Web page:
Lord Freud said: ‘Waiting days do not help in the introduction of universal credit.’ [Image: Getty].

Lord Freud admitted that problems with Universal Credit are causing low-income claimants to fall into arrears with their rent – but said the problem was not as severe as claimed and that research showed the number in arrears fell, the longer they were on Universal Credit.

The trouble with his claims is, he was quoting research by the Department for Work and Pensions, which is the government office behind Universal Credit and which is charged with making it look good – or, at least, acceptable.

Fake news? Alternative facts?

The former welfare minister Lord Freud has admitted to MPs that administrative problems and design issues with universal credit are causing around one in four low-income tenants to run up rent arrears, putting them at risk of eviction.

Freud, who has overseen the development of universal credit over the past six years, also suggested that the long formal waiting times faced by claimants before they receive a first payment when they move on to the new benefit should be shortened.

However, Freud, who stepped down from the government in December, said the arrears problem was not as severe as claimed by councils and housing associations, who have reported that typically 85% of tenants on universal credit are behind with the rent.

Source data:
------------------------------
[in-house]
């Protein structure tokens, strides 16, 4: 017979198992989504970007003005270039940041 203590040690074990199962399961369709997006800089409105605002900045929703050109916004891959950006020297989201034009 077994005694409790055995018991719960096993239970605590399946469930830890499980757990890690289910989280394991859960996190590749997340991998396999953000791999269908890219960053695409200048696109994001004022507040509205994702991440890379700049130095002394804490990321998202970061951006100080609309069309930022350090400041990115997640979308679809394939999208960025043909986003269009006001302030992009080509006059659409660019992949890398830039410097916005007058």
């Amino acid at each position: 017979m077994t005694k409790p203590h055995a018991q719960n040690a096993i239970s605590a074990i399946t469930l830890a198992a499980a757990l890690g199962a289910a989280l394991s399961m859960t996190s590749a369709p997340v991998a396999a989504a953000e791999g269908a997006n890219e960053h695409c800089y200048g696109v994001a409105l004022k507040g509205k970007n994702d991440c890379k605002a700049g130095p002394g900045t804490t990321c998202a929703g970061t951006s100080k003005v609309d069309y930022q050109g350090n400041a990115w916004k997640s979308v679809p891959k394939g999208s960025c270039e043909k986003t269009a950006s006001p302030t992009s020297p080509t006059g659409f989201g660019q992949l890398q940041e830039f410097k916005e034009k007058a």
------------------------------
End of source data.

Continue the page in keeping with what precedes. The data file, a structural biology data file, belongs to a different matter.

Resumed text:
Asked what he would change about universal credit, Freud said some thought a 42-day wait was too long and suggested that a component of that wait, a seven-day benefit waiting period introduced by the Treasury in 2013, should be dropped. “Waiting days do not help in the introduction of universal credit.”

Freud told MPs that most of the tenants cited by housing associations were in arrears before they moved on to universal credit. He said Department of Work and Pensions’ (DWP) own research suggested that the prevalence of rent arrears among universal credit tenants declined after three months on the new system.

The DWP research he referred to was published over a year ago and referred to a phone survey of 1,800 benefit claimants conducted between November 2014 and March 2015. It shows that the percentage of the 900 universal credit claimants surveyed who said they were in rent arrears fell from 48% to 33% after three months.

Source: Universal credit issues driving tenants into debt, ex-minister admits | Society | The Guardian

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